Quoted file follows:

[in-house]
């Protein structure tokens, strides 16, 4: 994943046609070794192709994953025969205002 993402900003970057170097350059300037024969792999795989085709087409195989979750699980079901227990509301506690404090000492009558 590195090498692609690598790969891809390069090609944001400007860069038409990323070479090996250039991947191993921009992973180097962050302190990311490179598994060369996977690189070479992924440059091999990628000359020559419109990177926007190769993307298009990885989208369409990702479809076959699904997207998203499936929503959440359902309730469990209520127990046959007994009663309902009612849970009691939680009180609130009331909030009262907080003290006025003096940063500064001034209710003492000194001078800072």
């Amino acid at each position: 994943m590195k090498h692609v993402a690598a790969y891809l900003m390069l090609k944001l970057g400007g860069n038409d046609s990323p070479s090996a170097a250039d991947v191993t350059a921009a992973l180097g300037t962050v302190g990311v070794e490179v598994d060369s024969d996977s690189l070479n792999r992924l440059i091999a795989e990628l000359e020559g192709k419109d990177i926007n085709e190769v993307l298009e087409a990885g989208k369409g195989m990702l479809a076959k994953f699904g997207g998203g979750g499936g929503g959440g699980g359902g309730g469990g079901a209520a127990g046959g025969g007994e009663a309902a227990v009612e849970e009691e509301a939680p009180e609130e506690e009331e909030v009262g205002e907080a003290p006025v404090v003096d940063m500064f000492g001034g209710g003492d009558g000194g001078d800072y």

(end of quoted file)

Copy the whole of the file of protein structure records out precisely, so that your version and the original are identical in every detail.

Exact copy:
[in-house]
């Protein structure tokens, strides 16, 4: 994943046609070794192709994953025969205002 993402900003970057170097350059300037024969792999795989085709087409195989979750699980079901227990509301506690404090000492009558 590195090498692609690598790969891809390069090609944001400007860069038409990323070479090996250039991947191993921009992973180097962050302190990311490179598994060369996977690189070479992924440059091999990628000359020559419109990177926007190769993307298009990885989208369409990702479809076959699904997207998203499936929503959440359902309730469990209520127990046959007994009663309902009612849970009691939680009180609130009331909030009262907080003290006025003096940063500064001034209710003492000194001078800072």
């Amino acid at each position: 994943m590195k090498h692609v993402a690598a790969y891809l900003m390069l090609k944001l970057g400007g860069n038409d046609s990323p070479s090996a170097a250039d991947v191993t350059a921009a992973l180097g300037t962050v302190g990311v070794e490179v598994d060369s024969d996977s690189l070479n792999r992924l440059i091999a795989e990628l000359e020559g192709k419109d990177i926007n085709e190769v993307l298009e087409a990885g989208k369409g195989m990702l479809a076959k994953f699904g997207g998203g979750g499936g929503g959440g699980g359902g309730g469990g079901a209520a127990g046959g025969g007994e009663a309902a227990v009612e849970e009691e509301a939680p009180e609130e506690e009331e909030v009262g205002e907080a003290p006025v404090v003096d940063m500064f000492g001034g209710g003492d009558g000194g001078d800072y």